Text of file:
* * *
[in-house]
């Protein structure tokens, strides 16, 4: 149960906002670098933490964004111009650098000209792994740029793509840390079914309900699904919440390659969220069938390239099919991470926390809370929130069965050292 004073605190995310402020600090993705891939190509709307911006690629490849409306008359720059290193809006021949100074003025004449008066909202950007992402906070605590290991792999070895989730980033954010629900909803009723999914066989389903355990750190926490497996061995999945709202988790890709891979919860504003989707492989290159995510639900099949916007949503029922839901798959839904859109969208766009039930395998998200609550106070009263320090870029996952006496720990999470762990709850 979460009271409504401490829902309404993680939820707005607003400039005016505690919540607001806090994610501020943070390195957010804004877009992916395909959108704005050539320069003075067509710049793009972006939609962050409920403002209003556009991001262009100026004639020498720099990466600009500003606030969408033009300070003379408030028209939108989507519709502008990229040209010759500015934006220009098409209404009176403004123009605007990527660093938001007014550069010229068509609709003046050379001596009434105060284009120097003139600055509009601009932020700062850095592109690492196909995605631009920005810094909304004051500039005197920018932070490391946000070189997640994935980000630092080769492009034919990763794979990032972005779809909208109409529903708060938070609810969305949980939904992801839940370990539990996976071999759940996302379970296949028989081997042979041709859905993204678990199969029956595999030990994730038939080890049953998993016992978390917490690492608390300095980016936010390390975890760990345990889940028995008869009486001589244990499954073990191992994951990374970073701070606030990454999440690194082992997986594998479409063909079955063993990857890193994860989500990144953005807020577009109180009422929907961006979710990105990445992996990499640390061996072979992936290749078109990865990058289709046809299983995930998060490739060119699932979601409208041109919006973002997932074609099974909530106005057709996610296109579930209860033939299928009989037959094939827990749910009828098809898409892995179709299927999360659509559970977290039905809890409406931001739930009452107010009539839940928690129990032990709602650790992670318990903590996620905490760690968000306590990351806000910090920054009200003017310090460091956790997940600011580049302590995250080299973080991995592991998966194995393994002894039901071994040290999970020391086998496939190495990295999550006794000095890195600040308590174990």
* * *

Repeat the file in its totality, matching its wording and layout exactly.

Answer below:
[in-house]
């Protein structure tokens, strides 16, 4: 149960906002670098933490964004111009650098000209792994740029793509840390079914309900699904919440390659969220069938390239099919991470926390809370929130069965050292 004073605190995310402020600090993705891939190509709307911006690629490849409306008359720059290193809006021949100074003025004449008066909202950007992402906070605590290991792999070895989730980033954010629900909803009723999914066989389903355990750190926490497996061995999945709202988790890709891979919860504003989707492989290159995510639900099949916007949503029922839901798959839904859109969208766009039930395998998200609550106070009263320090870029996952006496720990999470762990709850 979460009271409504401490829902309404993680939820707005607003400039005016505690919540607001806090994610501020943070390195957010804004877009992916395909959108704005050539320069003075067509710049793009972006939609962050409920403002209003556009991001262009100026004639020498720099990466600009500003606030969408033009300070003379408030028209939108989507519709502008990229040209010759500015934006220009098409209404009176403004123009605007990527660093938001007014550069010229068509609709003046050379001596009434105060284009120097003139600055509009601009932020700062850095592109690492196909995605631009920005810094909304004051500039005197920018932070490391946000070189997640994935980000630092080769492009034919990763794979990032972005779809909208109409529903708060938070609810969305949980939904992801839940370990539990996976071999759940996302379970296949028989081997042979041709859905993204678990199969029956595999030990994730038939080890049953998993016992978390917490690492608390300095980016936010390390975890760990345990889940028995008869009486001589244990499954073990191992994951990374970073701070606030990454999440690194082992997986594998479409063909079955063993990857890193994860989500990144953005807020577009109180009422929907961006979710990105990445992996990499640390061996072979992936290749078109990865990058289709046809299983995930998060490739060119699932979601409208041109919006973002997932074609099974909530106005057709996610296109579930209860033939299928009989037959094939827990749910009828098809898409892995179709299927999360659509559970977290039905809890409406931001739930009452107010009539839940928690129990032990709602650790992670318990903590996620905490760690968000306590990351806000910090920054009200003017310090460091956790997940600011580049302590995250080299973080991995592991998966194995393994002894039901071994040290999970020391086998496939190495990295999550006794000095890195600040308590174990």